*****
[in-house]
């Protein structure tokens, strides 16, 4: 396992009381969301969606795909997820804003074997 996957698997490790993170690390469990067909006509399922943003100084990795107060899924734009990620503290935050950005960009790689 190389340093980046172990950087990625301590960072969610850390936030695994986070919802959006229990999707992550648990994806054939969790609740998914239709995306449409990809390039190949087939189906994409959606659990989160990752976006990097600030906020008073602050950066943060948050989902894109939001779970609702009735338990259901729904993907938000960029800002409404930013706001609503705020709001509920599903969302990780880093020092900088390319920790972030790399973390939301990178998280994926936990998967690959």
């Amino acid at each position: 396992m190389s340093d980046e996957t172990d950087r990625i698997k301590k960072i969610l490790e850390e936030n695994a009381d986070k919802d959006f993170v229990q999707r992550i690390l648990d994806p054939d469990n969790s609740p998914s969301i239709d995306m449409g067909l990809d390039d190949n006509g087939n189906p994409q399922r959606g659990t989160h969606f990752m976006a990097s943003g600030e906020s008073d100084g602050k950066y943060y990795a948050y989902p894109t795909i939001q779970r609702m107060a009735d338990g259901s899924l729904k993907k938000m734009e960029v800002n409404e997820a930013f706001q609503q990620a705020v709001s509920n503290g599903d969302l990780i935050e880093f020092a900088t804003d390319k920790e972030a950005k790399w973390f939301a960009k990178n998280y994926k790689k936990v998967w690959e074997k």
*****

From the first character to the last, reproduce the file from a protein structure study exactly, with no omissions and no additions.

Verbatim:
[in-house]
């Protein structure tokens, strides 16, 4: 396992009381969301969606795909997820804003074997 996957698997490790993170690390469990067909006509399922943003100084990795107060899924734009990620503290935050950005960009790689 190389340093980046172990950087990625301590960072969610850390936030695994986070919802959006229990999707992550648990994806054939969790609740998914239709995306449409990809390039190949087939189906994409959606659990989160990752976006990097600030906020008073602050950066943060948050989902894109939001779970609702009735338990259901729904993907938000960029800002409404930013706001609503705020709001509920599903969302990780880093020092900088390319920790972030790399973390939301990178998280994926936990998967690959």
């Amino acid at each position: 396992m190389s340093d980046e996957t172990d950087r990625i698997k301590k960072i969610l490790e850390e936030n695994a009381d986070k919802d959006f993170v229990q999707r992550i690390l648990d994806p054939d469990n969790s609740p998914s969301i239709d995306m449409g067909l990809d390039d190949n006509g087939n189906p994409q399922r959606g659990t989160h969606f990752m976006a990097s943003g600030e906020s008073d100084g602050k950066y943060y990795a948050y989902p894109t795909i939001q779970r609702m107060a009735d338990g259901s899924l729904k993907k938000m734009e960029v800002n409404e997820a930013f706001q609503q990620a705020v709001s509920n503290g599903d969302l990780i935050e880093f020092a900088t804003d390319k920790e972030a950005k790399w973390f939301a960009k990178n998280y994926k790689k936990v998967w690959e074997k």